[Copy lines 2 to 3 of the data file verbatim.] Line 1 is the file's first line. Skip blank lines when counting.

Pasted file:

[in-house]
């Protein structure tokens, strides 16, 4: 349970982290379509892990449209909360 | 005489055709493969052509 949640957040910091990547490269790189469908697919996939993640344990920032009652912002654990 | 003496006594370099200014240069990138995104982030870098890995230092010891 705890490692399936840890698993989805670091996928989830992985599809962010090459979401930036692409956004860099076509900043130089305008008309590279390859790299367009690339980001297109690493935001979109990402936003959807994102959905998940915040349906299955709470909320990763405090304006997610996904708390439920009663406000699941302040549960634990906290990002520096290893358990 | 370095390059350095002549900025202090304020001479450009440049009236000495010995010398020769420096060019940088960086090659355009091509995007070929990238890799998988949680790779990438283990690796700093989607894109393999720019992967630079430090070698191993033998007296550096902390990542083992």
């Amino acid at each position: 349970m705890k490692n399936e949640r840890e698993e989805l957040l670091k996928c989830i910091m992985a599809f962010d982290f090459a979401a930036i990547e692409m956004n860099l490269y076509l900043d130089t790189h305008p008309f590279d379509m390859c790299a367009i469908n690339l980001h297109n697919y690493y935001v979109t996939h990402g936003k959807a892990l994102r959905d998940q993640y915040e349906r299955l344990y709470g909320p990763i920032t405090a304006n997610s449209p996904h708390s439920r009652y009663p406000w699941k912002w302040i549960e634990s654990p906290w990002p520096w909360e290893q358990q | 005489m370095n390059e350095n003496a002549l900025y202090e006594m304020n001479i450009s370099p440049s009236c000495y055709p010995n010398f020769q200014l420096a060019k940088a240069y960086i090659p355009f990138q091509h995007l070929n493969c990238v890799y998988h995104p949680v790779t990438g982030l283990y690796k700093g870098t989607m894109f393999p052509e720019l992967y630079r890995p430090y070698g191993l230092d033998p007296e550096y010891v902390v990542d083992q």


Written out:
């Protein structure tokens, strides 16, 4: 349970982290379509892990449209909360 | 005489055709493969052509 949640957040910091990547490269790189469908697919996939993640344990920032009652912002654990 | 003496006594370099200014240069990138995104982030870098890995230092010891 705890490692399936840890698993989805670091996928989830992985599809962010090459979401930036692409956004860099076509900043130089305008008309590279390859790299367009690339980001297109690493935001979109990402936003959807994102959905998940915040349906299955709470909320990763405090304006997610996904708390439920009663406000699941302040549960634990906290990002520096290893358990 | 370095390059350095002549900025202090304020001479450009440049009236000495010995010398020769420096060019940088960086090659355009091509995007070929990238890799998988949680790779990438283990690796700093989607894109393999720019992967630079430090070698191993033998007296550096902390990542083992």
């Amino acid at each position: 349970m705890k490692n399936e949640r840890e698993e989805l957040l670091k996928c989830i910091m992985a599809f962010d982290f090459a979401a930036i990547e692409m956004n860099l490269y076509l900043d130089t790189h305008p008309f590279d379509m390859c790299a367009i469908n690339l980001h297109n697919y690493y935001v979109t996939h990402g936003k959807a892990l994102r959905d998940q993640y915040e349906r299955l344990y709470g909320p990763i920032t405090a304006n997610s449209p996904h708390s439920r009652y009663p406000w699941k912002w302040i549960e634990s654990p906290w990002p520096w909360e290893q358990q | 005489m370095n390059e350095n003496a002549l900025y202090e006594m304020n001479i450009s370099p440049s009236c000495y055709p010995n010398f020769q200014l420096a060019k940088a240069y960086i090659p355009f990138q091509h995007l070929n493969c990238v890799y998988h995104p949680v790779t990438g982030l283990y690796k700093g870098t989607m894109f393999p052509e720019l992967y630079r890995p430090y070698g191993l230092d033998p007296e550096y010891v902390v990542d083992q």